Cocktail Mixers Push Towards Premium

If you are drinking a premium spirit, why wouldn’t you pair it with a premium product?

Across the mixer and cocktail-enhancer category, that’s the question brands at the Winter Fancy Food Show in San Francisco were asking both consumers and retailers. From local cocktail haunts to home wet bars and up through mass channel giants like Wal-Mart and Target, it’s a category that an increasing number of manufacturers are betting on. And while there are plenty of other companies offering new takes on mixers — from large spirits companies and beyond — the Fancy Food Show gave a clear view of the trends that have opened up the category to new growth.

PREMIUMIZATION

There’s a reason hundred-year-old cocktail recipes like the Old Fashioned and Moscow Mule remain popular today — they simply work. But in the era of the upgrade, many brands are eschewing radical innovation in favor of tweaking and developing high-quality versions of classic mixer staples.

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Fentiman’s, founded in 1905, is steeped in such tradition. The U.K-based botanical brewery makes a variety of products, including craft sodas and an alcoholic ginger beer, but has largely kept its mixers aligned with classic flavor profiles like ginger ale and tonic. All varieties are made with natural ingredients using the same small-batch production process that the company has used since its founding. While the brand’s U.S. business has been mainly driven by retail, Fentiman’s also packages its mixers in a single-serving 125 mL size that is used as part of on-premise table service at 68 U.S. and Canadian locations of casual dining chain Earls.

 

Similar to Fentiman’s, craft soda brand Grown Up Soda has created a clear distinction between its soft drinks and its dedicated line of mixer products. At the Winter Fancy Food Show, the company showcased a new line of non-alcoholic sodas designed as single-serving pairings for specific spirits, available in 7 oz. glass bottles in four varieties — Moscow Mule, Sparkling Cosmo, Mojito and Tonic and Lime. Each will retail for around $3 per bottle. (Q Beverages has also rolled out a similar size, below).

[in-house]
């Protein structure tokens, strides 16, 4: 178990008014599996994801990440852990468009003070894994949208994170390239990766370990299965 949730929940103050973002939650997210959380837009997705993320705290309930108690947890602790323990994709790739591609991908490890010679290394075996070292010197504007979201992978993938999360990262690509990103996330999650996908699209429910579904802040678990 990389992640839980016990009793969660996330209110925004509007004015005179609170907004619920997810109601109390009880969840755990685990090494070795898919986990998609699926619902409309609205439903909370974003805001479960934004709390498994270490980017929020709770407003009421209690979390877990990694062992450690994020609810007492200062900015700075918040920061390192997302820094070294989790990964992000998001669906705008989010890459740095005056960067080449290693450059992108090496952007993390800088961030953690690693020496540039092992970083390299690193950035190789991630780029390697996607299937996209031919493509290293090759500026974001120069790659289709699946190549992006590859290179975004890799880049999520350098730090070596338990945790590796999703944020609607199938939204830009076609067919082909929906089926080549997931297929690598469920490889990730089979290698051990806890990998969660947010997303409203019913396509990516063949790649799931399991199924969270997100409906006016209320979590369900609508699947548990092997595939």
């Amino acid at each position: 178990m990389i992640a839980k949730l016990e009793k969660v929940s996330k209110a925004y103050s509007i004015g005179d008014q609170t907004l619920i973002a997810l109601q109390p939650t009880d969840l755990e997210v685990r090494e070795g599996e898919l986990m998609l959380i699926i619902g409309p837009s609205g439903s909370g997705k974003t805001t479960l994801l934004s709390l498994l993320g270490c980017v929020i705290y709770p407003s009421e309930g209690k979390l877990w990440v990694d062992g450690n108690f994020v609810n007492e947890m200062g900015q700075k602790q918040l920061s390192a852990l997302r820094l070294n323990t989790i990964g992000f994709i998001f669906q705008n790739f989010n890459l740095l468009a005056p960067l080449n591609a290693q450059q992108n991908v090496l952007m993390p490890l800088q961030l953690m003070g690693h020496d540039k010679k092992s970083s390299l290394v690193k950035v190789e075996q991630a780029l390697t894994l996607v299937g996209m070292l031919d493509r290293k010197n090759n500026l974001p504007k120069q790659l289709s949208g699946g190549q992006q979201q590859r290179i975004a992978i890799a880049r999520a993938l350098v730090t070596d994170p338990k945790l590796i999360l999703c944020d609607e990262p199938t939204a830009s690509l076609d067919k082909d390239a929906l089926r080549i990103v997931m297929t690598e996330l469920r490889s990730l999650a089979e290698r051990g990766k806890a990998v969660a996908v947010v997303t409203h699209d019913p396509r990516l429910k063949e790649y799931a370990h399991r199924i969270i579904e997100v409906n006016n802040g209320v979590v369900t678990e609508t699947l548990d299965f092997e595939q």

INNOVATION

While some brands focus on refining and improving on the classics, others are seeking to broaden the possibilities of what a mixer can and should be.

Cocktail Crate has taken the former approach to its line of mixers. The New York-based brand’s six varieties, packaged in 12.7 oz. glass bottles, each offer a nuanced twist on familiar cocktail flavors, through SKUs like Spicy Old Fashioned, Maple Whiskey Sour and Sriracha Margarita. The company also debuted a new flavor at the Winter Fancy Food Show: Spicy Michelada, made with lime, orange juice and sriracha and intended to be paired with Mexican lager. In a sign that retailers are also looking to offer consumers more premium options within their mixer set, Cocktail Crate has recently been launched at 300 Target locations in California.

While gaining popularity in their own right, drinking vinegars are also positioning themselves as a viable alternative mixer option for consumers seeking something slightly different to pair with spirits. California-based Crafted Cocktails makes fruit-infused shrubs, or vinegared syrups, in 16 oz. glass bottles, which they market as a cocktail enhancer at a suggested retail price of $12.99.

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Founder Felicia Vieira said that one-note flavors like Asian Pear and Pineapple, each developed by the brand’s staff mixologist, has helped temper the intimidation some customers feel when approaching the product.

Pok Pok Som brings Asian inspirations to its own line of drinking vinegars. Available in 16 oz. glass bottles, the brand focuses on creating high-quality versions of vinegar flavors typically consumed in Taiwan, Korea and Thailand, like Chinese celery, Thai basil and tamarind. Also working with vinegars is Brooklyn’s Morris Kitchen, which makes a variety of cocktail pairings and syrups including a new mixer made with small-batch vinegar and coconut nectar.
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The Owl’s Brew, which has produced tea-based cocktail mixer products since 2013, has pushed further into category with its line of Radlers, a ready-to-drink cocktail made with organic tea and craft beer. Available in 12 oz. cans in four SKUs, each variety features a different pairing of tea and beer; “That’s My Jam” for example, includes amber ale and Darjeeling, along with hibiscus flower, fruit juice and agave nectar.